How Does Homeowners Insurance Protect Me?
Similar to the many types of auto insurance, homeowners insurance is a bundle of different categories of coverage, each applying in various situations.
Unfortunately you aren’t able to choose what categories you want. Six different components factor in homeowners insurance. Depending on your type of home, and your financial cushion, you can choose a coverage level for each category. This allows you to get the plan that works best for you and keeps your costs down.
How Does Homeowners Insurance Protect You?
Standard policies cover damages to your home, your possessions, and also any liability for accidents that happen on your property. As a homeowner, it’s important to carry insurance. Not only for the damage to the house itself, but to the contents of the house. Homeowners insurance protects you in the event that someone is hurt or their property is damaged involving your property. Without insurance a lawsuit may be filed against you personally. Umbrella liability insurance coverage is always a good added layer of protection.
How Much Insurance Is Needed?
The level of homeowners insurance coverage needed is determined by 3 things:
1. Protection of Assets
Based on the premium level chosen you pay more or less out of pocket if an accident occurs. The larger financial cushion you have, allows you to choose a lower premium. If you have a lot of assets (which could be at stake in a lawsuit), you may choose a higher level of liability insurance to protect your assets.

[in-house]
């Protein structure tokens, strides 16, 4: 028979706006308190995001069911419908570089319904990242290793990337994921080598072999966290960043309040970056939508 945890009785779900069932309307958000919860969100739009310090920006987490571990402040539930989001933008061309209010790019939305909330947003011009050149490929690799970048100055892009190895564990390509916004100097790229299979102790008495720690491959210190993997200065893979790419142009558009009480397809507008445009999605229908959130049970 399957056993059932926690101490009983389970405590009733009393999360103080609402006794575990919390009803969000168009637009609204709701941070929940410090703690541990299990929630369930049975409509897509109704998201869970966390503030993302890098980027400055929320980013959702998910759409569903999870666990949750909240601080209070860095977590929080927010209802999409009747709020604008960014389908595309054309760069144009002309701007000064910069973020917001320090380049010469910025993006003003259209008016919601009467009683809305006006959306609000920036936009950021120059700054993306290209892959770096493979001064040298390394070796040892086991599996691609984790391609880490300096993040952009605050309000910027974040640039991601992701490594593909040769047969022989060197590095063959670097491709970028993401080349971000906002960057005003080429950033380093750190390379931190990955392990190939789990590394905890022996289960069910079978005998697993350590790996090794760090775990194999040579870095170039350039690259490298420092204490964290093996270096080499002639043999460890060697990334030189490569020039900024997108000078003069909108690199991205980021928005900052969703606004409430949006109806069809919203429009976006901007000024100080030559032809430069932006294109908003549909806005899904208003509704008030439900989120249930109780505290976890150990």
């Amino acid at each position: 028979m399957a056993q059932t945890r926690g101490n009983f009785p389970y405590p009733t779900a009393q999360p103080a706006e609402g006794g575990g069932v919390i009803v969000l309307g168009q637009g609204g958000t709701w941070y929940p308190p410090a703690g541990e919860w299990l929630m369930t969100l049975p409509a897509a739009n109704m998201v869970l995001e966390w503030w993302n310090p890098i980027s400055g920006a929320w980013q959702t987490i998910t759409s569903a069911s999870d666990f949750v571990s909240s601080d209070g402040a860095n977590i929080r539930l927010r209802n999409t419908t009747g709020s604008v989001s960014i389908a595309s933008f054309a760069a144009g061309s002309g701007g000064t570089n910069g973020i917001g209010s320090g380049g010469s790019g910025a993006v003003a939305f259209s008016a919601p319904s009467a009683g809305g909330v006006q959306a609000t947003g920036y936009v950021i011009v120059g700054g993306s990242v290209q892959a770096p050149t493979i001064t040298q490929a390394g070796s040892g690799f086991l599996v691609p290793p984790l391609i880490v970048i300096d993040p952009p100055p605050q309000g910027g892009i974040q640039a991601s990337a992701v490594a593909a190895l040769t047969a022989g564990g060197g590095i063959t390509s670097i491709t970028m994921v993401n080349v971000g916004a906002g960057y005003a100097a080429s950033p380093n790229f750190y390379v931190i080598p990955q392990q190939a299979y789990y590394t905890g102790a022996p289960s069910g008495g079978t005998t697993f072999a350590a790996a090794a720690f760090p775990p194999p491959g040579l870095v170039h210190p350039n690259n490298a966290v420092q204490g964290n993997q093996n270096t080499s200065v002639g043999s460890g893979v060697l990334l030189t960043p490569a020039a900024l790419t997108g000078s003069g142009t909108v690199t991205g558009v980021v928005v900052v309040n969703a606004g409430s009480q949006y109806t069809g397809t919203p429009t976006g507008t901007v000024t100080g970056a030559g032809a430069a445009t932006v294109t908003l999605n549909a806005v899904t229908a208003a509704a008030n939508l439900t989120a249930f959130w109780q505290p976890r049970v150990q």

2. Lender Requirements
If you have a mortgage, your lender may require that you carry homeowners insurance. The minimum coverage is the amount of the mortgage. If there is a catastrophic event such as a home fire (which results in a total loss), the mortgage company will be able to recoup the remainder of your balance. Having more insurance coverage will benefit you as well as your bank.
3. Various Policy Requirements
Insurers may require you to purchase a specific types of coverage. Such as flood insurance if you live in a flood-prone area, in order to carry general homeowners insurance.
Types of Homeowners Insurance Coverage
There are four basic types of coverage for homeowners. The levels of coverage needed determine what your insurance company will base your premium calculations on.
1. Property Damage
This covers damage to your home, from damages from fire, wind, or hail. Repairs costs over the deductible will be covered when the insurance company determines the damage is coverable. Damages from events like a flood or earthquake are not included in this coverage. You will need to buy specific coverage to cover those events and prepare for natural disasters.
Your insurance company will break down your coverage levels for property damage into three separate categories. You will be able to choose the levels of coverage for each category:
Coverage A is usually your highest and most important coverage. It covers anything involving your dwelling or the physical structure of your home. This coverage includes the core structure of the home, flooring, roofing, doors, cabinets, appliances, light fixtures, and more. Imagine your home was suddenly flipped upside down, anything that stayed in place and didn’t move would be considered part of Coverage A. Kitchen appliances and washers/dryers are covered under Coverage A.
It’s important to check if you have a “broad” form of Coverage A or an “all perils” Coverage A policy. Understand, “all perils” does not mean that you are covered for everything. It means that you are covered for everything except items specifically excluded in the policy.